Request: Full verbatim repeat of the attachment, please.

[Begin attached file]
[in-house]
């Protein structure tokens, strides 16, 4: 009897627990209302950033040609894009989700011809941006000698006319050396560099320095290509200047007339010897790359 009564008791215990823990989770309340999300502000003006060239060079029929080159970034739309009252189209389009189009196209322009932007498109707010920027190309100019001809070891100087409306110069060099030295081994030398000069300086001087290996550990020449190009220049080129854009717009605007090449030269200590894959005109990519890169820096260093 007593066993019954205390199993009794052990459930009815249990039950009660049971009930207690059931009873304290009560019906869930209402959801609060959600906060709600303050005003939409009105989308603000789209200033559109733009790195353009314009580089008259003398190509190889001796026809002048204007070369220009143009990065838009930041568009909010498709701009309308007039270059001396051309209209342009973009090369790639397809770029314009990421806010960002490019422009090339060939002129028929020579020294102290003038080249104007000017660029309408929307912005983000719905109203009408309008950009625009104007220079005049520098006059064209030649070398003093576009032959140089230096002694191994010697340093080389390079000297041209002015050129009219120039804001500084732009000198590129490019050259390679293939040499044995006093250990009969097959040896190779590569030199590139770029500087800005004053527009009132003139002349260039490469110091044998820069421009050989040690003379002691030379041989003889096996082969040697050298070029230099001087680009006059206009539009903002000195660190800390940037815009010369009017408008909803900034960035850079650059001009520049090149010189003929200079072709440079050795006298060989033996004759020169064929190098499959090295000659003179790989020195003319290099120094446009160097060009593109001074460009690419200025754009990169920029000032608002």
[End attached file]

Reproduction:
[in-house]
């Protein structure tokens, strides 16, 4: 009897627990209302950033040609894009989700011809941006000698006319050396560099320095290509200047007339010897790359 009564008791215990823990989770309340999300502000003006060239060079029929080159970034739309009252189209389009189009196209322009932007498109707010920027190309100019001809070891100087409306110069060099030295081994030398000069300086001087290996550990020449190009220049080129854009717009605007090449030269200590894959005109990519890169820096260093 007593066993019954205390199993009794052990459930009815249990039950009660049971009930207690059931009873304290009560019906869930209402959801609060959600906060709600303050005003939409009105989308603000789209200033559109733009790195353009314009580089008259003398190509190889001796026809002048204007070369220009143009990065838009930041568009909010498709701009309308007039270059001396051309209209342009973009090369790639397809770029314009990421806010960002490019422009090339060939002129028929020579020294102290003038080249104007000017660029309408929307912005983000719905109203009408309008950009625009104007220079005049520098006059064209030649070398003093576009032959140089230096002694191994010697340093080389390079000297041209002015050129009219120039804001500084732009000198590129490019050259390679293939040499044995006093250990009969097959040896190779590569030199590139770029500087800005004053527009009132003139002349260039490469110091044998820069421009050989040690003379002691030379041989003889096996082969040697050298070029230099001087680009006059206009539009903002000195660190800390940037815009010369009017408008909803900034960035850079650059001009520049090149010189003929200079072709440079050795006298060989033996004759020169064929190098499959090295000659003179790989020195003319290099120094446009160097060009593109001074460009690419200025754009990169920029000032608002």